Питання 17 5. N.N. Amosova's approach is contextological. She defines phraseological units as units of fixed context. Fixed context is defined as a context characterised by a specific and unchanging sequence(послідовність) of definite lexical components, and a peculiar(своєрідний) semantic relationship between them. Units of fixed context are subdivided into phrasemes and idioms. Phrasemes are always binary: one component has a phraseologically bound meaning, the other serves as the determining context (small talk, small hours, small change). In idioms the new meaning is created by the whole, though every element may have its original meaning weakened or even completely lost: in the nick of time 'at the exact moment'. Idioms may be motivated or demotivated. A motivated idiom is homonymous(двозначний) to a free phrase, but this phrase is used figuratively: take the bull by the horns 'to face dangers without fear'. In the nick of time is demotivated, because the word nick is obsolete. Both phrasemes and idioms may be movable (changeable) or immovable.

6. A.V.Koonin's classification is based on the functions the units fulfil(виконувати) in speech. They may be nominating {a bull in a china shop), interectional (a pretty kettle of fish), communicative {familiarity breeds contempt), or nominating- communicative (pull somebody's leg). Further classification into subclasses depends on whether the units are changeable or unchangeable, whether the meaning of the one element remains free, and, more generally, on the interdependence between the meaning of the elements and the meaning of the set expression.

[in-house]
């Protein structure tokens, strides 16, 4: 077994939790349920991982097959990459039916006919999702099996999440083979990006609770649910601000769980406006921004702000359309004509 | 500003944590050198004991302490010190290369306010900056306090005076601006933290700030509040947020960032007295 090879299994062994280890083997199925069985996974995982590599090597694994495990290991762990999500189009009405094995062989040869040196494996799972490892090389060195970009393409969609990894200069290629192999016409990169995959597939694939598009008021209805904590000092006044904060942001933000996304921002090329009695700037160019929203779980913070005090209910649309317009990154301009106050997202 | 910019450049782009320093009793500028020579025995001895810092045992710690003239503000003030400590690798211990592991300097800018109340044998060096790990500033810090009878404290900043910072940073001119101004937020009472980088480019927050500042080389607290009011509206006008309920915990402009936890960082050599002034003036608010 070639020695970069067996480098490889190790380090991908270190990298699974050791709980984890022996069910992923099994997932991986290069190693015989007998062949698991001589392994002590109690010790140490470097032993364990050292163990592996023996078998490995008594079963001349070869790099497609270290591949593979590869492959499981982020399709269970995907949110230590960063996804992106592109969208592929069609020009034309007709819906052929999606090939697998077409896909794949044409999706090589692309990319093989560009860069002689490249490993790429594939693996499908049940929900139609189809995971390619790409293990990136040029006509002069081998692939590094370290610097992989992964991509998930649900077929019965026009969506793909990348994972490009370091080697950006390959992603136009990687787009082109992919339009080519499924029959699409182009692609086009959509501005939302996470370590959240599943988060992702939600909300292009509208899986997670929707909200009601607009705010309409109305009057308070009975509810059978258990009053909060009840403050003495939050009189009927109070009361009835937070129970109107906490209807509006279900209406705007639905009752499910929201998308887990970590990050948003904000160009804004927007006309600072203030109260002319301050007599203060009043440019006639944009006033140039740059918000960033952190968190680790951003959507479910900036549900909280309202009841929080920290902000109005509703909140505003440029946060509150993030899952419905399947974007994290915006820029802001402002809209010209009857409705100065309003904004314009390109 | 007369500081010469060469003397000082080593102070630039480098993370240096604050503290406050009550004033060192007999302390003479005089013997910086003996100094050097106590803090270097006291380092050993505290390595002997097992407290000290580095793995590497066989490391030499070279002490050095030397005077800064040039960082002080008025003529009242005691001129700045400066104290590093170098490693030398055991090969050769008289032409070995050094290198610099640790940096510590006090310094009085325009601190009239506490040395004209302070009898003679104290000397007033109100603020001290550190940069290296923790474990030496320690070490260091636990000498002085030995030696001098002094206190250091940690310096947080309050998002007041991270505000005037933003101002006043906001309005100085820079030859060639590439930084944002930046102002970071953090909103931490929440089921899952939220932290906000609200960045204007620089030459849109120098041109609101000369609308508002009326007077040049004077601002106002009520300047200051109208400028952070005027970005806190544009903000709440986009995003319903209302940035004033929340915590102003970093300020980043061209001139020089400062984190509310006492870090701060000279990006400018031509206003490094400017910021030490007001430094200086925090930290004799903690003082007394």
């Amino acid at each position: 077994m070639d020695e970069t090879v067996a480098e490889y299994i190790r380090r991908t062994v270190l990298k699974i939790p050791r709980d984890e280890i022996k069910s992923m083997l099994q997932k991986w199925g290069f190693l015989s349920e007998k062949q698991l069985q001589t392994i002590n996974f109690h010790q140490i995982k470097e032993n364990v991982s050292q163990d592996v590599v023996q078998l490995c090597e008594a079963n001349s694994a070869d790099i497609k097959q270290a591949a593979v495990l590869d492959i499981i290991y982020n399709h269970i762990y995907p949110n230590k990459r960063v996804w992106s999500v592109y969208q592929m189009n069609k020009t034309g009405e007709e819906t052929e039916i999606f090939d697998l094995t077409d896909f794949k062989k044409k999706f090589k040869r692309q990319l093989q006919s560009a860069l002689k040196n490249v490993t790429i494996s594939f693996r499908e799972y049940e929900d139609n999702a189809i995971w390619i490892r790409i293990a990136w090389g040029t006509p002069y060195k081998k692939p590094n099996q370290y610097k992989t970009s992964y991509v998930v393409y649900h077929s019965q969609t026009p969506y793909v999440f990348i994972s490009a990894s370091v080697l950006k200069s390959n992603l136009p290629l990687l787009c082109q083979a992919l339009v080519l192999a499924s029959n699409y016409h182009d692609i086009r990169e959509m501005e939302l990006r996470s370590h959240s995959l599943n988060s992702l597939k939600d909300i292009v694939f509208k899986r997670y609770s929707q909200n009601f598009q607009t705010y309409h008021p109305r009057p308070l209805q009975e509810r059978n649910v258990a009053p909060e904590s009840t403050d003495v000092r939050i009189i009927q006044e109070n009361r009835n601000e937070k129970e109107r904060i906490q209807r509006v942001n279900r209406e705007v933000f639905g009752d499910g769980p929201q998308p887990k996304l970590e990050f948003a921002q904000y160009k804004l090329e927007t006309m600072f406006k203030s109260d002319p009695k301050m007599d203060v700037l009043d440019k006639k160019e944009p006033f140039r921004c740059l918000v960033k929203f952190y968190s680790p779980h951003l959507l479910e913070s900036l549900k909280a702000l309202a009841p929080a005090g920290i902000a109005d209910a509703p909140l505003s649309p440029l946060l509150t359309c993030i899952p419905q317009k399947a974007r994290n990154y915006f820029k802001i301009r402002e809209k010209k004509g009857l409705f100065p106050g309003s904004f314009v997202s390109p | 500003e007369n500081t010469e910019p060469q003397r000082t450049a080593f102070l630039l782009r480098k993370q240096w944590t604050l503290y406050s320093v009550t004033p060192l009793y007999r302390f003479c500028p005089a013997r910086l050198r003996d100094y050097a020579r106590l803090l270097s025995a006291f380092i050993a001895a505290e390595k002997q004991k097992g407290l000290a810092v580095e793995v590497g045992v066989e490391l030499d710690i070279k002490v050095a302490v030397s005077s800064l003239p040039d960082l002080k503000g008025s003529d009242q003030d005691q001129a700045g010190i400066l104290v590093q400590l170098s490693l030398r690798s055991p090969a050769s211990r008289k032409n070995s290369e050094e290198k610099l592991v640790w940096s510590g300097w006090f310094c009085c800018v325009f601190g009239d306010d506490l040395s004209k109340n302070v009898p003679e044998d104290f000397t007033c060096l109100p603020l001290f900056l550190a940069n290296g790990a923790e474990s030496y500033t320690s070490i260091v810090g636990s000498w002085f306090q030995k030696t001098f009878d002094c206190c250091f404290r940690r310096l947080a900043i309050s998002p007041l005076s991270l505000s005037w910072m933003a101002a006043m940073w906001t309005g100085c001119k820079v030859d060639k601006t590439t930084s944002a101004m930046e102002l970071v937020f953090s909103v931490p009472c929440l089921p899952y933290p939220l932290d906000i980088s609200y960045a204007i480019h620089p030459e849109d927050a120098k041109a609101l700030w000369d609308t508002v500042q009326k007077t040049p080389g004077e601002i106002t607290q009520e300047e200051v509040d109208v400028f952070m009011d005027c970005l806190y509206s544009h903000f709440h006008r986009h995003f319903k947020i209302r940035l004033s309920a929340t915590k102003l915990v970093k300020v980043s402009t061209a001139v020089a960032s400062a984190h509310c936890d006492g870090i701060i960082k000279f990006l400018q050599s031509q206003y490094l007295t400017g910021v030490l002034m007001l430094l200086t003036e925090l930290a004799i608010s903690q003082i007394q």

7. Formal classification distinguishes set expressions that are nominal phrases: the root of the trouble; verbal(дієслівний) phrases: put one's best foot forward; adjectival phrases: as good as gold; red as a cherry; adverbial(прислівниковий) phrases: from head to foot; prepositional(прийменниковий) phrases: in the course of; conjunctional(сполучниковий) phrases: as long as, on the other hand; interjectional(вигук) phrases: Well, I never! A stereotyped sentence also introduced into speech as a ready-made formula may be illustrated by Never say die! 'never give up hope', take your time 'do not hurry'.

This classification takes into consideration not only the type of component parts but also the functioning of the whole, thus, tooth and nail is not a nominal but an adverbial unit, because it serves to modify a verb (e.g. fight tooth and nail).

Within each of these classes a further subdivision is as follows:

a) Set expressions functioning like nouns:

N+N: maiden name 'the surname of a woman before she was married'; brains trust 'a committee of experts'